With Activison’s involvement of the Spider-Man license now limited to the increasingly poor movies, the rights to create games based on the Spidey comic books have found a new home at renowned mobile developer Gameloft. Fans should rejoice – a change of hands has done wonders for the iconic character. It’s exactly what the license needed, and something that has been a long time coming. So long, in fact, that we can’t even remember who owned the Spider-Man license before Activision.
Foremost, those expecting something similar to Activision’s open-world adventures should curb their enthusiasm. This is an objective-based auto-runner with very simplistic controls. That’s the reason why it works so well though – they’re incredibly intuitive, with just simple swipes of the screen required to manoeuvre the Spidey with both speed and grace. Enemies with shields are defeated by swiping down, prompting Spidey to slide into their nether regions, while airborne foes are attacked by swiping up. Web-swinging meanwhile is handled by pressing the screen for a couple of seconds between swings. The only thing that doesn’t work all that well is wall climbing, which relies on finicky tilt controls. Thankfully, wall climbing sections aren’t too common.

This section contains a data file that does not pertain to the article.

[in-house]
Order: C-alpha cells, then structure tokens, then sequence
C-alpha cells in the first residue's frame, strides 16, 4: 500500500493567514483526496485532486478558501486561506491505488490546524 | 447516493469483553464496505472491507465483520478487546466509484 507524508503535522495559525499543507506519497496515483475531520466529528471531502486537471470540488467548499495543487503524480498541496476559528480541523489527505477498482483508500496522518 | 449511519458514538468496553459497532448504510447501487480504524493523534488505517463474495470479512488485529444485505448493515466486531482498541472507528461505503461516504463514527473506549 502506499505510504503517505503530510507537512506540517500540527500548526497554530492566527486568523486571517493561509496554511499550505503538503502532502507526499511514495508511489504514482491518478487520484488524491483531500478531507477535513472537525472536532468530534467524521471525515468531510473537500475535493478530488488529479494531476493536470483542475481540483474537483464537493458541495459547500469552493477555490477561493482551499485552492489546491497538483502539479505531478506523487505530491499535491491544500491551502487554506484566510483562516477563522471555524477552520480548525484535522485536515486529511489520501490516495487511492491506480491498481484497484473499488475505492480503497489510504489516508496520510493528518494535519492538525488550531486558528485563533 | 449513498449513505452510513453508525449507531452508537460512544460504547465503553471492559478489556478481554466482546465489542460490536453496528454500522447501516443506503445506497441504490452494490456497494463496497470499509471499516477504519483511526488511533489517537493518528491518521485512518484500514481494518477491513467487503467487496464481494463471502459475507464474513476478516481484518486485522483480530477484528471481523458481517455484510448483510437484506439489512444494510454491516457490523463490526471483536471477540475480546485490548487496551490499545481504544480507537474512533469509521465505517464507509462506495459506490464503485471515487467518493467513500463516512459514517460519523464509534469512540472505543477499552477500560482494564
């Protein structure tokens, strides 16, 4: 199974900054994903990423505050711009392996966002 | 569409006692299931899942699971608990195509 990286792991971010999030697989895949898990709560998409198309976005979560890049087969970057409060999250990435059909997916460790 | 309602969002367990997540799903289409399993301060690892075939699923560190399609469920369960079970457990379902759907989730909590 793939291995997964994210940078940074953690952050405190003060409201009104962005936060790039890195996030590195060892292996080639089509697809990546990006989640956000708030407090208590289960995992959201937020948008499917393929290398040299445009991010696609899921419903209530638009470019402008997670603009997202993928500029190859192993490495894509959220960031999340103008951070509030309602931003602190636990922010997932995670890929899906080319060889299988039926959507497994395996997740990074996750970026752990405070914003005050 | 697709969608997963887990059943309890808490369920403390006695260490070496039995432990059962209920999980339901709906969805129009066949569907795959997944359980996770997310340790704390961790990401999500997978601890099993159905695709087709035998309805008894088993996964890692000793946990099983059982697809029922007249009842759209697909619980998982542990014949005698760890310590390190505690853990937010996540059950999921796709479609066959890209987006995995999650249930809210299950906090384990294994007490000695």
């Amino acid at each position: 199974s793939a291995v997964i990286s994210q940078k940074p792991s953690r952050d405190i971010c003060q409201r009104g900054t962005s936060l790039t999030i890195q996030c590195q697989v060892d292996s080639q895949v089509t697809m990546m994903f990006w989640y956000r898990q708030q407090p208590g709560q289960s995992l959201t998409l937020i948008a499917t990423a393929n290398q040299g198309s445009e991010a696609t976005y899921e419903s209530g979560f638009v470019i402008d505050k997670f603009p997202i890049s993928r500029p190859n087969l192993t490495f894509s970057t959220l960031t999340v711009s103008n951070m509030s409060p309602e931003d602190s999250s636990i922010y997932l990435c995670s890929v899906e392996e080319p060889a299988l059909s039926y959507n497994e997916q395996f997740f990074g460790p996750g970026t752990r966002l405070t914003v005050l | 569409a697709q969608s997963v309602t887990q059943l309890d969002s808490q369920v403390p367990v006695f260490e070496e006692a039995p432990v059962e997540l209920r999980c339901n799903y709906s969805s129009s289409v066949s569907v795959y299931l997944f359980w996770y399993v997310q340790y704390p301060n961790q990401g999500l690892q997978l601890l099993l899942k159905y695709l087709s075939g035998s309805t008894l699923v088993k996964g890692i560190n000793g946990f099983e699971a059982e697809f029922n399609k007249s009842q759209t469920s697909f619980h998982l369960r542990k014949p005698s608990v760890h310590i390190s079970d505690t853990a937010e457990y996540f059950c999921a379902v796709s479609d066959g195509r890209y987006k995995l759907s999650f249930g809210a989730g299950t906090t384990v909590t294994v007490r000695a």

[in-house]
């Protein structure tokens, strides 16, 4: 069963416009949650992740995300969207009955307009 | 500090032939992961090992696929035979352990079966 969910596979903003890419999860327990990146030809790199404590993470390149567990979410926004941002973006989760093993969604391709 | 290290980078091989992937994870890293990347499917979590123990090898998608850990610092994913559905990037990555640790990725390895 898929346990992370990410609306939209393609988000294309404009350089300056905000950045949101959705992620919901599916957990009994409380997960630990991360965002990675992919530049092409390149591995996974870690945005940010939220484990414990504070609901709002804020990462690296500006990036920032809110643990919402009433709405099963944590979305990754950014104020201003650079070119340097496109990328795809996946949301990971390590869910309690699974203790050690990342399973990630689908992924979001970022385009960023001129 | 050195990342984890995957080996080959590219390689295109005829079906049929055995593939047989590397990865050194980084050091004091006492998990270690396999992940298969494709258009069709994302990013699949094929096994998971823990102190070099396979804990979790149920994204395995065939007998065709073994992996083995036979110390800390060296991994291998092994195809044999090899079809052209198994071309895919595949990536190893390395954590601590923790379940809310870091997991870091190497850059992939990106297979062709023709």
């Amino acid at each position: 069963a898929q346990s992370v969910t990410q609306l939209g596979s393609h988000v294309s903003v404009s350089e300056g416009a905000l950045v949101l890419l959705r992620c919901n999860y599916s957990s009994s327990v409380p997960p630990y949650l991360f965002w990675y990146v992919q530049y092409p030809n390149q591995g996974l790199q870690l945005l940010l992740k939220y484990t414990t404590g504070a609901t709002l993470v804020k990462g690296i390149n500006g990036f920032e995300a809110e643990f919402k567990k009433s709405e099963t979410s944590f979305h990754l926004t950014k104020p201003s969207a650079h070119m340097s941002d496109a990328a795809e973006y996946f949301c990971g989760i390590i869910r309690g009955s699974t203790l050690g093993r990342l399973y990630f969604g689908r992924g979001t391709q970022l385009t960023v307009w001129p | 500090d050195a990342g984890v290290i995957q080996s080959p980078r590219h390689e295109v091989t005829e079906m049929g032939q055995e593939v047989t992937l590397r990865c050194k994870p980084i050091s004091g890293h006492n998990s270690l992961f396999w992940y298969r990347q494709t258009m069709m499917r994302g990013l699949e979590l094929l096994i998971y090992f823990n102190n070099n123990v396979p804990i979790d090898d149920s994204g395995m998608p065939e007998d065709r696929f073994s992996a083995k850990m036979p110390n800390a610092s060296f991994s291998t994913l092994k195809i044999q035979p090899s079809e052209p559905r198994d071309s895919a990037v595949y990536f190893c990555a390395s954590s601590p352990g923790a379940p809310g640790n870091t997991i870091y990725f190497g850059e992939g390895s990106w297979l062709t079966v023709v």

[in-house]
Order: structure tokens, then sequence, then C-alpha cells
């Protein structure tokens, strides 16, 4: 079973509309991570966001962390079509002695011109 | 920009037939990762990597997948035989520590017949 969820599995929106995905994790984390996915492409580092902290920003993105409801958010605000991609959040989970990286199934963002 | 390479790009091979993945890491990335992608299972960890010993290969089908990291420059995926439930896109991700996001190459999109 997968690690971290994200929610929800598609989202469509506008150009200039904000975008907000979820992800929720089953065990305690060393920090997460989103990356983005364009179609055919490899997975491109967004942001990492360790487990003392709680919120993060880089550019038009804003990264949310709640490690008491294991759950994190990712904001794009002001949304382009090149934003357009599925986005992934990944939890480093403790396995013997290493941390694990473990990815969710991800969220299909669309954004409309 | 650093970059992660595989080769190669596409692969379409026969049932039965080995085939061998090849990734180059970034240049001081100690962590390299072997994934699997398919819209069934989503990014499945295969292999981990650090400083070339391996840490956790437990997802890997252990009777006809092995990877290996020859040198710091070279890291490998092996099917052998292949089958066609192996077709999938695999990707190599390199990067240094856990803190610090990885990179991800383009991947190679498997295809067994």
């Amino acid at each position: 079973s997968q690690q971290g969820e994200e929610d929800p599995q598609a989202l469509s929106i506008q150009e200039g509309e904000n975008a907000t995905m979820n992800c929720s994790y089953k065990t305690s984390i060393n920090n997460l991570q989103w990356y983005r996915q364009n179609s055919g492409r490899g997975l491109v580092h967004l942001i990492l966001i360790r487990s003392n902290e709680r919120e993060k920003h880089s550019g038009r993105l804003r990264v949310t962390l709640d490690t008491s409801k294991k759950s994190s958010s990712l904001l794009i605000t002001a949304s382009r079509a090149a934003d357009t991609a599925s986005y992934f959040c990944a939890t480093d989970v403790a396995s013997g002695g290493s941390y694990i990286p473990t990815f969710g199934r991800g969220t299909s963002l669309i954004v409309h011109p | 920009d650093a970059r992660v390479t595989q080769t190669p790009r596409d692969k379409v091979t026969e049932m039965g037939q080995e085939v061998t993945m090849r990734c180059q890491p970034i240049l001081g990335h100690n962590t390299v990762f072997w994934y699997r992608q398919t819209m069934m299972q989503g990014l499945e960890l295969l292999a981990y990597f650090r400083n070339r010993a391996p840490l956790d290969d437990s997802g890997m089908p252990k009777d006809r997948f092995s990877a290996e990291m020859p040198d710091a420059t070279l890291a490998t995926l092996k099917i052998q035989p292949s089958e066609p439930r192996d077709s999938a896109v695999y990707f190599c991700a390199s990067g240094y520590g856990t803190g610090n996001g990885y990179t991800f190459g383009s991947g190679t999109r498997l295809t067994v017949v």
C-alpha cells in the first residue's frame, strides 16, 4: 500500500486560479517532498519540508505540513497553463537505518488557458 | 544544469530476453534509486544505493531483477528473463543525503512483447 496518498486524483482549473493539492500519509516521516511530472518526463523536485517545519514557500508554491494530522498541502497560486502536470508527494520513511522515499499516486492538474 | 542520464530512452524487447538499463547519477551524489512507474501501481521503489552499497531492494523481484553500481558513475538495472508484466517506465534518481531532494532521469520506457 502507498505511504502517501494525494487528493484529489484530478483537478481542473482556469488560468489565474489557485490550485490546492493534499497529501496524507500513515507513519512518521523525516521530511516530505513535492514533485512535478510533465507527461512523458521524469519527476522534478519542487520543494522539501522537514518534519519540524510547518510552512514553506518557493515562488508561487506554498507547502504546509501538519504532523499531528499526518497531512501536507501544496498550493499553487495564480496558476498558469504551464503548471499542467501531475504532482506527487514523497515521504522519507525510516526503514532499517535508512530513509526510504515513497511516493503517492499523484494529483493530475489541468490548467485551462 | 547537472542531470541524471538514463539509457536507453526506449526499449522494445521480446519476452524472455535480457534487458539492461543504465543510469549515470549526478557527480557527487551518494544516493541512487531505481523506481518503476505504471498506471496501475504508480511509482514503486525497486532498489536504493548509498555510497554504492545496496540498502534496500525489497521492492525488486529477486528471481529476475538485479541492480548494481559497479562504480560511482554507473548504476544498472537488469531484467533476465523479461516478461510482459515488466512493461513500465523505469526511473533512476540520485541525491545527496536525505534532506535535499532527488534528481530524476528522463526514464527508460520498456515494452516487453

The plot sees Spider-Man out to stop the Sinister Six from fully opening an Avengers-style intergalactic portal currently looming above the city. Fortunately Spidey isn’t alone in this quest, able to recruit fellow Spider-Men from other spider-verse dimensions. These are summoned at random (and vary in rarity) by using canisters collecting during the dazzlingly colourful levels. Nick Fury lends a hand as well, showing up during the brief but stylish cutscenes to explain mission objectives and detail what the enemy is up to next. Fury’s dry wit combined with Spider-Man’s snappy one liners make for much amusement. Black Cat and others provide additional side-missions, such as breaking into Oscorp to steal medical supplies for the wounded.